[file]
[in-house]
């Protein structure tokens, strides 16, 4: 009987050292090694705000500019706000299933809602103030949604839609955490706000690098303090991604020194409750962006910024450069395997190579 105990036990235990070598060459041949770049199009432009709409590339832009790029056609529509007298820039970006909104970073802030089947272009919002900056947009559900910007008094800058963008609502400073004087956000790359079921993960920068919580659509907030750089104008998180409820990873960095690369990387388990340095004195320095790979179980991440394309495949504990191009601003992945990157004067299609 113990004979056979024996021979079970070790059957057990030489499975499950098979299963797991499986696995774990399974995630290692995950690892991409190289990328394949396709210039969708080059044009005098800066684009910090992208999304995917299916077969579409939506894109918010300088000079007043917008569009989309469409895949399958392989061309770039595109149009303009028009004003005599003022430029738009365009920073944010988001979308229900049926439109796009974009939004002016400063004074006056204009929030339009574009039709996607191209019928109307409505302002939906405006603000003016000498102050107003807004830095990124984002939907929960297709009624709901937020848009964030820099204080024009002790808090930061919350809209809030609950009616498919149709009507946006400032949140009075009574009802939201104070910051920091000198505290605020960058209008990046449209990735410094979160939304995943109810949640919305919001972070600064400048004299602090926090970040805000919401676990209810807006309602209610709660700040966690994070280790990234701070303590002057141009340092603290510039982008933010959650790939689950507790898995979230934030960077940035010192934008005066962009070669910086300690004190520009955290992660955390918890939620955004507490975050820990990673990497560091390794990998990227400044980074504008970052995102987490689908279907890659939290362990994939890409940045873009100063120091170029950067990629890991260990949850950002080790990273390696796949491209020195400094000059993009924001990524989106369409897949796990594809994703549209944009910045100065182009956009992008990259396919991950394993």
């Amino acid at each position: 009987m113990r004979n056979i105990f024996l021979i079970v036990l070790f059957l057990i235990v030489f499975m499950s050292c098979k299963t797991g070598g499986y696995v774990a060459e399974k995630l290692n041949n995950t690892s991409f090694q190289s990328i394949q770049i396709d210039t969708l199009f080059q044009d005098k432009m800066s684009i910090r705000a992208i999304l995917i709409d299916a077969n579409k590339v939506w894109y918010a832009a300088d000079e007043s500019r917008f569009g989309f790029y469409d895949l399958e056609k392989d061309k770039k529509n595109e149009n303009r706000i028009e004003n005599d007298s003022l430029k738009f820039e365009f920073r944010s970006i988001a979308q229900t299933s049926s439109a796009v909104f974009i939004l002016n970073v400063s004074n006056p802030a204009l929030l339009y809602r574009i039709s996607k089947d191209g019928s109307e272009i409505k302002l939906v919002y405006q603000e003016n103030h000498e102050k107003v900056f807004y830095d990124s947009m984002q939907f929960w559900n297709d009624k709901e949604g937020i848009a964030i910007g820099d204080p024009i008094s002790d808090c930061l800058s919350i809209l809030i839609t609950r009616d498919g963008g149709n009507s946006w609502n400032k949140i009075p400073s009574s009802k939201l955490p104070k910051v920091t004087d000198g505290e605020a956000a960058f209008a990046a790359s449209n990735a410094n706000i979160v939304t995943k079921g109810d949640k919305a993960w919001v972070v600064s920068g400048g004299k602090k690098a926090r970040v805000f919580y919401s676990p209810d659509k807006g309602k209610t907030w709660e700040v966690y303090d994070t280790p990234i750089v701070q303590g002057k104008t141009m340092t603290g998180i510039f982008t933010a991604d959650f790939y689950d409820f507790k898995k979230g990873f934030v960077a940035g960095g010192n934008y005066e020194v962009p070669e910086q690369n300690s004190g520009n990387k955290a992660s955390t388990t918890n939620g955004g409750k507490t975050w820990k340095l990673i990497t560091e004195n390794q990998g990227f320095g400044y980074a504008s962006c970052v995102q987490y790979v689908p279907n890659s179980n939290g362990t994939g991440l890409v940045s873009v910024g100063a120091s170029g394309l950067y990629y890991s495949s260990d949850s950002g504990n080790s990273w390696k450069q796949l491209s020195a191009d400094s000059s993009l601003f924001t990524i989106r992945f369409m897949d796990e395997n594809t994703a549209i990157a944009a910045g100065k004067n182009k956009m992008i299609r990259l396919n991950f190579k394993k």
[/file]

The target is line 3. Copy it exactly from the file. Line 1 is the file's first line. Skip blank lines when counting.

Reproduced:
């Amino acid at each position: 009987m113990r004979n056979i105990f024996l021979i079970v036990l070790f059957l057990i235990v030489f499975m499950s050292c098979k299963t797991g070598g499986y696995v774990a060459e399974k995630l290692n041949n995950t690892s991409f090694q190289s990328i394949q770049i396709d210039t969708l199009f080059q044009d005098k432009m800066s684009i910090r705000a992208i999304l995917i709409d299916a077969n579409k590339v939506w894109y918010a832009a300088d000079e007043s500019r917008f569009g989309f790029y469409d895949l399958e056609k392989d061309k770039k529509n595109e149009n303009r706000i028009e004003n005599d007298s003022l430029k738009f820039e365009f920073r944010s970006i988001a979308q229900t299933s049926s439109a796009v909104f974009i939004l002016n970073v400063s004074n006056p802030a204009l929030l339009y809602r574009i039709s996607k089947d191209g019928s109307e272009i409505k302002l939906v919002y405006q603000e003016n103030h000498e102050k107003v900056f807004y830095d990124s947009m984002q939907f929960w559900n297709d009624k709901e949604g937020i848009a964030i910007g820099d204080p024009i008094s002790d808090c930061l800058s919350i809209l809030i839609t609950r009616d498919g963008g149709n009507s946006w609502n400032k949140i009075p400073s009574s009802k939201l955490p104070k910051v920091t004087d000198g505290e605020a956000a960058f209008a990046a790359s449209n990735a410094n706000i979160v939304t995943k079921g109810d949640k919305a993960w919001v972070v600064s920068g400048g004299k602090k690098a926090r970040v805000f919580y919401s676990p209810d659509k807006g309602k209610t907030w709660e700040v966690y303090d994070t280790p990234i750089v701070q303590g002057k104008t141009m340092t603290g998180i510039f982008t933010a991604d959650f790939y689950d409820f507790k898995k979230g990873f934030v960077a940035g960095g010192n934008y005066e020194v962009p070669e910086q690369n300690s004190g520009n990387k955290a992660s955390t388990t918890n939620g955004g409750k507490t975050w820990k340095l990673i990497t560091e004195n390794q990998g990227f320095g400044y980074a504008s962006c970052v995102q987490y790979v689908p279907n890659s179980n939290g362990t994939g991440l890409v940045s873009v910024g100063a120091s170029g394309l950067y990629y890991s495949s260990d949850s950002g504990n080790s990273w390696k450069q796949l491209s020195a191009d400094s000059s993009l601003f924001t990524i989106r992945f369409m897949d796990e395997n594809t994703a549209i990157a944009a910045g100065k004067n182009k956009m992008i299609r990259l396919n991950f190579k394993k």